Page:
A patient’s ability to drive can also be affected, and this can sometimes significantly impact their independence and ability to work.

This information needs to be delivered in a sensitive manner, whilst ensuring the patient is aware of the importance of treatment adherence and red flags that indicate the need for urgent medical attention.

Acute angle-closure glaucoma

“If you develop sudden intense eye pain and red eye or reduced/ blurred vision, you need to seek medical attention immediately. It could be that you have a sudden form of glaucoma where the drainage system has quickly become blocked, and the pressure has increased very rapidly. It is often accompanied by nausea and vomiting, headaches and seeing haloes around bright lights.”

Progression of glaucoma

“People with glaucoma are at risk of a worsening of their sight and eventually it can be severe enough to significantly affect their quality of life. It is important that you use the drops as and when is advised to reduce the risk of damage to your eyes and therefore blindness.”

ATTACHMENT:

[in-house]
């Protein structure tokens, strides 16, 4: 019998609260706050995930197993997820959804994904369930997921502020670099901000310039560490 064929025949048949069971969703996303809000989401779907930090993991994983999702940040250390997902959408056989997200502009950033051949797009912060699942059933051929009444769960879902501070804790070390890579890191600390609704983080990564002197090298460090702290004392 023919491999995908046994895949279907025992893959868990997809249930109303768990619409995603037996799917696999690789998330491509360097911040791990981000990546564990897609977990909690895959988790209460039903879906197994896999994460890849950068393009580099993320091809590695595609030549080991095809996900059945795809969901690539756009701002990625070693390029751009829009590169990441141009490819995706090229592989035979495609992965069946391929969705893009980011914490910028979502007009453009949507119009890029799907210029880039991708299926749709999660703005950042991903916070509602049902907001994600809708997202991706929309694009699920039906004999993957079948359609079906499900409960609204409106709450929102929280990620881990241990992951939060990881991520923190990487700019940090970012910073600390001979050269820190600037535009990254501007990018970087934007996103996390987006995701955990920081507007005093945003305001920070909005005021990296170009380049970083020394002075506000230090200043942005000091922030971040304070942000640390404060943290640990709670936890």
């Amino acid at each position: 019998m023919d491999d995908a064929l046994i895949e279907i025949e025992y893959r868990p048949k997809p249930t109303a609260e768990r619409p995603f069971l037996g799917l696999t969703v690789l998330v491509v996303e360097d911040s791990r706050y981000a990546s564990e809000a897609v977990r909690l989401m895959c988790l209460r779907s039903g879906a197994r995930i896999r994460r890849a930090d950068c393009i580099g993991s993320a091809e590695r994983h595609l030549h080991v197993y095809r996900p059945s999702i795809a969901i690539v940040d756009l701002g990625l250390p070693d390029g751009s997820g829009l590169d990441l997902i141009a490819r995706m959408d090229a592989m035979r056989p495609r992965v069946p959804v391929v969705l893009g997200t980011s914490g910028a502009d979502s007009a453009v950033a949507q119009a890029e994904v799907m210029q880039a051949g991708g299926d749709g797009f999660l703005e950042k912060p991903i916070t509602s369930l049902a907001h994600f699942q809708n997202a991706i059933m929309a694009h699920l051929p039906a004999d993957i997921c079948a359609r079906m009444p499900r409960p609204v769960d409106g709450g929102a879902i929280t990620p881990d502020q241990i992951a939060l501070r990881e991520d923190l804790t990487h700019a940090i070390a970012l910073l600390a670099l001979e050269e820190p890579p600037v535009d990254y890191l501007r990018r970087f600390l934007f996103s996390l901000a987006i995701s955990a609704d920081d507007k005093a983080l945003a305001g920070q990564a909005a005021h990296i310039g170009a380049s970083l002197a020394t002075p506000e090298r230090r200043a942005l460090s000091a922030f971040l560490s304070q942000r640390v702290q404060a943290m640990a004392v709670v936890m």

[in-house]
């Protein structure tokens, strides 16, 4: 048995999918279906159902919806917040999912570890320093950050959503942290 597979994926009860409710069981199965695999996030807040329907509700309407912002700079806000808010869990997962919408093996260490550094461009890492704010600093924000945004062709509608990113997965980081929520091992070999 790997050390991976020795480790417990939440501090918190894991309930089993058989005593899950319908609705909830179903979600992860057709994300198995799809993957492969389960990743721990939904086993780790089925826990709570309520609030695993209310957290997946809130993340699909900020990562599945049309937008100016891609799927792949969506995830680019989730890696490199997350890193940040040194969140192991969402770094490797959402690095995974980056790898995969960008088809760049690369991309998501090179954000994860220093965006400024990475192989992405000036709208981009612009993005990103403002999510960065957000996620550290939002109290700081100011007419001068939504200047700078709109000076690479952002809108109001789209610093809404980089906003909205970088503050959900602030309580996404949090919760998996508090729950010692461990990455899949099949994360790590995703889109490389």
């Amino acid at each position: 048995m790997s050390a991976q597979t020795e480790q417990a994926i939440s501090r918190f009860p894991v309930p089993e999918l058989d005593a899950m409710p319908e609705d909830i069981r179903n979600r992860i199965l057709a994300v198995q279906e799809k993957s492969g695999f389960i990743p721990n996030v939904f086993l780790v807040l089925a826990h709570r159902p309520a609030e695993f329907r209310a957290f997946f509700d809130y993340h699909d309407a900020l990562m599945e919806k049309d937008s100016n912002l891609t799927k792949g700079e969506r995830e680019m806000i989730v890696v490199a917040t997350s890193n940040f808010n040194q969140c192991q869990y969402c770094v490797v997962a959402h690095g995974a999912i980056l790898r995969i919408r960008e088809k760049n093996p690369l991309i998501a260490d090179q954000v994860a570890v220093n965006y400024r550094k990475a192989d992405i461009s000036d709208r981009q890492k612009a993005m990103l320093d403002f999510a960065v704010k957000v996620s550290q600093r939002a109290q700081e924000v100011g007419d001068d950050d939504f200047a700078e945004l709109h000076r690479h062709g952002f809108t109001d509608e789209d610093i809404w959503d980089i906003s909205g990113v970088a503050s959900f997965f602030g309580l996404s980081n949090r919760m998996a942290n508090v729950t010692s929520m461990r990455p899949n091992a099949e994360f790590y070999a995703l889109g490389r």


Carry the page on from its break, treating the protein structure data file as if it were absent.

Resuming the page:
Driving

“Because your eyesight gradually worsens with glaucoma and your brain tries to adapt for any loss of vision, you often have little awareness of your blind areas. This could lead to serious events whilst driving. It is therefore important that we make sure you meet the DVLA eyesight requirements, for both the safety of yourself and others.”

Further support for glaucoma

“There are many websites that can provide more information on glaucoma and provide more support. These include Glaucoma UK and the Royal National Institute of Blind People (RNIB)


Closing the consultation

Summarise the key points back to the patient.

“We have discussed quite a lot today, including what glaucoma is, the symptoms you might experience and how the condition is managed. I realise this is a lot of information to take in and therefore I have a leaflet which summarises everything we’ve discussed. You will require regular checks to ensure your glaucoma continues to be well controlled. It is also important that you seek a review if you notice your vision worsening or have any other concerns.”

Ask the patient if they have any questions or concerns that have not been addressed.

“Is there anything I have explained that you’d like me to go over again?”

“Do you have any other questions before we finish?”

Direct the patient to further information about the condition using websites and leaflets.

Thank the patient for their time.

Dispose of PPE appropriately and wash your hands.


Reviewer

Dr Caroline Sheldrick


Editor

Dr Chris Jefferies


References

  • NHS. Glaucoma. 2022. Available from: [LINK]
  • NICE. Glaucoma: diagnosis and management. 2022. Available from: [LINK]